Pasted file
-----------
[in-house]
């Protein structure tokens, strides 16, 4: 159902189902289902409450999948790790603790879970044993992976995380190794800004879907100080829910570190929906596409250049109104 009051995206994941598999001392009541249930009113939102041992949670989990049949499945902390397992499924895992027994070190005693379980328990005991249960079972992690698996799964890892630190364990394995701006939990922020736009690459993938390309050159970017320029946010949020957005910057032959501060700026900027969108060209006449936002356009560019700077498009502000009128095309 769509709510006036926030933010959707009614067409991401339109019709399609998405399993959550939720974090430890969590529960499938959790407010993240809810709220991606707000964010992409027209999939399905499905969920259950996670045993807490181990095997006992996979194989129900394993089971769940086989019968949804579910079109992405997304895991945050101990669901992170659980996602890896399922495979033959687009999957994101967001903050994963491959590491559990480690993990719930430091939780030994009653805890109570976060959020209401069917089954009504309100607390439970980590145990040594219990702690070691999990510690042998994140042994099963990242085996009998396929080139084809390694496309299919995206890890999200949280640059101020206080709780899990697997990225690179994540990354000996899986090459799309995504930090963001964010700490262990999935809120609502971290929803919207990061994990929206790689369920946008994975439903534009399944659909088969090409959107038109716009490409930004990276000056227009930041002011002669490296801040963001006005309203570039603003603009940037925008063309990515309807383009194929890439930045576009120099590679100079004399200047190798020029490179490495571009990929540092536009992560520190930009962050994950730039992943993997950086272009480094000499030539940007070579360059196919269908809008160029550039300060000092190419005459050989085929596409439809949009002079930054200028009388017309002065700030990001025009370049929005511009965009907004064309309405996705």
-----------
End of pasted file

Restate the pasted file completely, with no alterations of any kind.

[in-house]
């Protein structure tokens, strides 16, 4: 159902189902289902409450999948790790603790879970044993992976995380190794800004879907100080829910570190929906596409250049109104 009051995206994941598999001392009541249930009113939102041992949670989990049949499945902390397992499924895992027994070190005693379980328990005991249960079972992690698996799964890892630190364990394995701006939990922020736009690459993938390309050159970017320029946010949020957005910057032959501060700026900027969108060209006449936002356009560019700077498009502000009128095309 769509709510006036926030933010959707009614067409991401339109019709399609998405399993959550939720974090430890969590529960499938959790407010993240809810709220991606707000964010992409027209999939399905499905969920259950996670045993807490181990095997006992996979194989129900394993089971769940086989019968949804579910079109992405997304895991945050101990669901992170659980996602890896399922495979033959687009999957994101967001903050994963491959590491559990480690993990719930430091939780030994009653805890109570976060959020209401069917089954009504309100607390439970980590145990040594219990702690070691999990510690042998994140042994099963990242085996009998396929080139084809390694496309299919995206890890999200949280640059101020206080709780899990697997990225690179994540990354000996899986090459799309995504930090963001964010700490262990999935809120609502971290929803919207990061994990929206790689369920946008994975439903534009399944659909088969090409959107038109716009490409930004990276000056227009930041002011002669490296801040963001006005309203570039603003603009940037925008063309990515309807383009194929890439930045576009120099590679100079004399200047190798020029490179490495571009990929540092536009992560520190930009962050994950730039992943993997950086272009480094000499030539940007070579360059196919269908809008160029550039300060000092190419005459050989085929596409439809949009002079930054200028009388017309002065700030990001025009370049929005511009965009907004064309309405996705």